Alabama Style Barbecue Sweeping the South
Alabama barbecue restaurants are taking off, according to the Associated Press.
Alabama’s best export might be slathered with sauce. ‘Bama-based barbecue restaurants — known for their variety of styles — are spreading throughout the South and beyond, slowly gaining an out-of-state foothold in a highly regionalized business where diners can be pretty picky about what’s on their plate.
Any fan of Southeastern Conference football knows about Tuscaloosa’s Dreamland BBQ Ribs, which started in a smoky, dark building in 1958 a few miles from the University of Alabama. It now has six restaurants, including two in upscale parts of metro Atlanta, and each has the same motto: “Ain’t nothing like’ em nowhere.” Golden Rule Bar-B-Q, which opened in 1891 near Birmingham, has 20 locations in Alabama and has expanded to one each in Georgia and Tennessee with plans to move into more states by the end of the year. And Jim N’ Nicks Bar-B-Q has grown beyond its Alabama roots into Georgia, Florida, South Carolina and Tennessee. With projected sales of $79 million this year, Jim N’ Nicks has plans to grow to two dozen locally owned restaurants by early next year, with one as far away as Denver.
The trick, according to Jim N’ Nicks marketing director Sam Burn, is translating the tradition, food and fun of a backyard cookout into a restaurant experience that sells across state lines. “Barbecue is something people are really passionate about,” said Burn. “Barbecue is very personal and communal and local.”
Other Southern barbecue restaurants have spread — the Florida-based Sonny’s Bar-B-Q calls itself the nation’s largest barbecue chain with more than 150 restaurants in nine Southeastern states. But the spread of so many restaurants from a single state is unusual in the barbecue world, according to Scott Jones, executive food editor at Southern Living magazine. Areas like the Carolinas, Memphis, Tenn., Texas or Kansas City are known for certain styles of meat, he said. People who are used to a certain type of barbecue — chopped pork covered with a watery, vinegar-based sauce, for example — may turn up their noses at a spare rib coated in thick, tomato-based sauce. But, Jones said, Alabama barbecue restaurants are hard to pigeonhole, serving everything from saucy chopped pork to spare ribs rubbed with dry spices to chicken coated in white sauce. Some even serve Texas-style beef, for heaven’s sake. That just doesn’t happen in most parts of the Deep South.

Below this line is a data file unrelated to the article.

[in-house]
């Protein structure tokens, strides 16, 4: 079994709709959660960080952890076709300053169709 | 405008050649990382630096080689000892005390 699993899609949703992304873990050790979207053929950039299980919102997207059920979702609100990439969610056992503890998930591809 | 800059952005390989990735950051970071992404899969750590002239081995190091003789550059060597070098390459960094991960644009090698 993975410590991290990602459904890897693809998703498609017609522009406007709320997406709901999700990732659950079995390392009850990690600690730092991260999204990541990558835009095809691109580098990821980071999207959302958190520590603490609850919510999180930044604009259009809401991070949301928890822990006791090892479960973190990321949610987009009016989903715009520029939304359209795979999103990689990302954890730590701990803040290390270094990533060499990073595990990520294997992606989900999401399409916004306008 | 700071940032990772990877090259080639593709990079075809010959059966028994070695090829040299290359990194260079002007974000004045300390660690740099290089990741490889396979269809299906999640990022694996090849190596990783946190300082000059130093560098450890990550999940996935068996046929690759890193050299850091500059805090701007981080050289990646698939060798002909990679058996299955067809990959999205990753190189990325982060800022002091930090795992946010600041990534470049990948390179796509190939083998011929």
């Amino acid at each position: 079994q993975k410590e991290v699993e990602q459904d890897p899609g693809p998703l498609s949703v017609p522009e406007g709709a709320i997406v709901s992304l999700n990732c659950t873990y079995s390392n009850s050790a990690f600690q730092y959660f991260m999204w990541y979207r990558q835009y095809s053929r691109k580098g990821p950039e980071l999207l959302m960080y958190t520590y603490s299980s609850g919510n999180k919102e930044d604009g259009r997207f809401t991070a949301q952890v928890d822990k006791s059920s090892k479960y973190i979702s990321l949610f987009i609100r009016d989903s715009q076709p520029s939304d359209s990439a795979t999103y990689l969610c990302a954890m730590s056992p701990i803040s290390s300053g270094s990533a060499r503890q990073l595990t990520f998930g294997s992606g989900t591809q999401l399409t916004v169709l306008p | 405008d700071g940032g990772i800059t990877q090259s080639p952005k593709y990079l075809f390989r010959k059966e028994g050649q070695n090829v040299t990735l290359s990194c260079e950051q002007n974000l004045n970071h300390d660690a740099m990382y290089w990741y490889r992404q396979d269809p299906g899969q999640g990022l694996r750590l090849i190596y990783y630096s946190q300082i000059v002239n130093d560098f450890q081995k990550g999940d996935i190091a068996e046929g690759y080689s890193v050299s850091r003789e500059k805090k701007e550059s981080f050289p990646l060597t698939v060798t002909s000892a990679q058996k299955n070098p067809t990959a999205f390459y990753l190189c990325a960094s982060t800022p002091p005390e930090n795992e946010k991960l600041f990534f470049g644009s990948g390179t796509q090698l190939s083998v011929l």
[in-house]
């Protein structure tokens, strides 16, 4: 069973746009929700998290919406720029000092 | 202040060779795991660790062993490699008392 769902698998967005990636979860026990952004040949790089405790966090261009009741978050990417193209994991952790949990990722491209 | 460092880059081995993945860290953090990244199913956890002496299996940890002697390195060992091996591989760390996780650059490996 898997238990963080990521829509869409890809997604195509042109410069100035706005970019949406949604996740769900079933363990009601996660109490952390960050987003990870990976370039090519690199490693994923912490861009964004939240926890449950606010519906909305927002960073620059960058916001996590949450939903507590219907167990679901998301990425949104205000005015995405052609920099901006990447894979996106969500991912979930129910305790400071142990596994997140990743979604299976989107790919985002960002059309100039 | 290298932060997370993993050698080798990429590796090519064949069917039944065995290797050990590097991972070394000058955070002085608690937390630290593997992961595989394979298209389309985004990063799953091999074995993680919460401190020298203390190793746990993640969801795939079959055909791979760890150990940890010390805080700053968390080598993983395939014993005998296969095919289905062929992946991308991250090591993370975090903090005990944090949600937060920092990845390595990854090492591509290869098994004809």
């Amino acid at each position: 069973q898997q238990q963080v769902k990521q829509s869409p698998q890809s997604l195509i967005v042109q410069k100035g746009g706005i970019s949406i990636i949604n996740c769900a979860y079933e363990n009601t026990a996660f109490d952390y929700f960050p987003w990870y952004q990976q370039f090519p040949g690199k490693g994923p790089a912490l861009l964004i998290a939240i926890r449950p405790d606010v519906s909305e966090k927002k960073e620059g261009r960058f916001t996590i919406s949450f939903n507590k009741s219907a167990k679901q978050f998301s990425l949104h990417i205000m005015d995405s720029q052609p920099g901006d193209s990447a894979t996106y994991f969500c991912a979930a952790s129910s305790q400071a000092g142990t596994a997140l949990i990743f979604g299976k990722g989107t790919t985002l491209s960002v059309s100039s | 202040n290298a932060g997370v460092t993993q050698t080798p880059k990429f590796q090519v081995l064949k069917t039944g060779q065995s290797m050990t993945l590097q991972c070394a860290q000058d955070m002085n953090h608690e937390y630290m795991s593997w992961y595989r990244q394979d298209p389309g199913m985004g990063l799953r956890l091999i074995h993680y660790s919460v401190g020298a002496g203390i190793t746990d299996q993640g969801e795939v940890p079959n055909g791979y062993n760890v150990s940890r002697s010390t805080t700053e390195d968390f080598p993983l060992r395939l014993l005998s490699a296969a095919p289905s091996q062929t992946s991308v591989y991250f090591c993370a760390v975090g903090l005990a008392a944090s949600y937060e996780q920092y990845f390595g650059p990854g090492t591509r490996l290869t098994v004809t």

That gastronomic diversity might make it easier than normal for Alabama-based companies to cross geographic boundaries and catch on elsewhere, Jones said. “They only requirement for them is to turn the rest of the country on to barbecue,” said Jones. “They’re not locked down to any particular style.”
Although I’ve spent more time in Alabama than anywhere else, I acquired my taste for barbecue in Texas and still prefer beef brisket to chopped pork. Still, as the article notes, you can get just about any kind of barbecue you want in Alabama.
I did my PhD at the University of Alabama but only managed to get out to Dreamland–now well outside Tuscaloosa–once. The ribs were excellent, although probably not any better than I’ve had at half a dozen other places. My main memory of the place was the limited menu–essentially half a rack or a full rack–and the total lack of side dishes. I still recall with amusement that they brought us a big basket of Wonder Bread, which had clearly come out of a bag as they had giant divets where someone’s fingers had grabbed them.
I want to commend the writer for not making the cardinal error made by many non-Southerners and using “barbecue” to mean “grill.” As Hardy Jackson used to remind us, “barbecue” is a noun. One does not “barbecue” a pig, one smokes it, grills it, pressure cooks it, or whatever. “Barbecue” is the end result of this process.